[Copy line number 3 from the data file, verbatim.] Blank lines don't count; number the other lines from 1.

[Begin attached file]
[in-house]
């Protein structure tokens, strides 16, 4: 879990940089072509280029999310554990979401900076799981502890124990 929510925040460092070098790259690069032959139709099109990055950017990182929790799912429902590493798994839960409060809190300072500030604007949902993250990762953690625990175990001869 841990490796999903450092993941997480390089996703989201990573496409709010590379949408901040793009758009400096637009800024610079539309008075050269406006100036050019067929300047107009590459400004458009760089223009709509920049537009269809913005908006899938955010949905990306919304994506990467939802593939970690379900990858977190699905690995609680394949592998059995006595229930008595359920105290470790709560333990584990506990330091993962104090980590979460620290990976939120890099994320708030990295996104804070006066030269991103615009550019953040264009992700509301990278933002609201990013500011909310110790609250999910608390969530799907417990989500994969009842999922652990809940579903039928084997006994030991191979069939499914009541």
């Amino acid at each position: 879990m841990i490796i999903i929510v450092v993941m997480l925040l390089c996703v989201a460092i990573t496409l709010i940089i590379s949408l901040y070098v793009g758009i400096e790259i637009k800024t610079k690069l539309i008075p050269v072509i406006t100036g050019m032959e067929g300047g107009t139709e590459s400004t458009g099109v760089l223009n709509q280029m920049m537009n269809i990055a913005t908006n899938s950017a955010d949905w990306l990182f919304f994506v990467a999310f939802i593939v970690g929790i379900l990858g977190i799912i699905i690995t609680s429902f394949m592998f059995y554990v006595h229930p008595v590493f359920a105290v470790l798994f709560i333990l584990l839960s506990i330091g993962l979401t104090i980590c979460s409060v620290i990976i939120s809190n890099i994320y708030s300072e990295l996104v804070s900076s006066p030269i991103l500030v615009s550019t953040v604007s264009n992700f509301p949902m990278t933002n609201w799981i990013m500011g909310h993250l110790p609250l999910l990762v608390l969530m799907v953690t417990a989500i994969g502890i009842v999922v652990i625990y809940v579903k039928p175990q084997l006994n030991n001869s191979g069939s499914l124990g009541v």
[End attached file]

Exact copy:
């Amino acid at each position: 879990m841990i490796i999903i929510v450092v993941m997480l925040l390089c996703v989201a460092i990573t496409l709010i940089i590379s949408l901040y070098v793009g758009i400096e790259i637009k800024t610079k690069l539309i008075p050269v072509i406006t100036g050019m032959e067929g300047g107009t139709e590459s400004t458009g099109v760089l223009n709509q280029m920049m537009n269809i990055a913005t908006n899938s950017a955010d949905w990306l990182f919304f994506v990467a999310f939802i593939v970690g929790i379900l990858g977190i799912i699905i690995t609680s429902f394949m592998f059995y554990v006595h229930p008595v590493f359920a105290v470790l798994f709560i333990l584990l839960s506990i330091g993962l979401t104090i980590c979460s409060v620290i990976i939120s809190n890099i994320y708030s300072e990295l996104v804070s900076s006066p030269i991103l500030v615009s550019t953040v604007s264009n992700f509301p949902m990278t933002n609201w799981i990013m500011g909310h993250l110790p609250l999910l990762v608390l969530m799907v953690t417990a989500i994969g502890i009842v999922v652990i625990y809940v579903k039928p175990q084997l006994n030991n001869s191979g069939s499914l124990g009541v």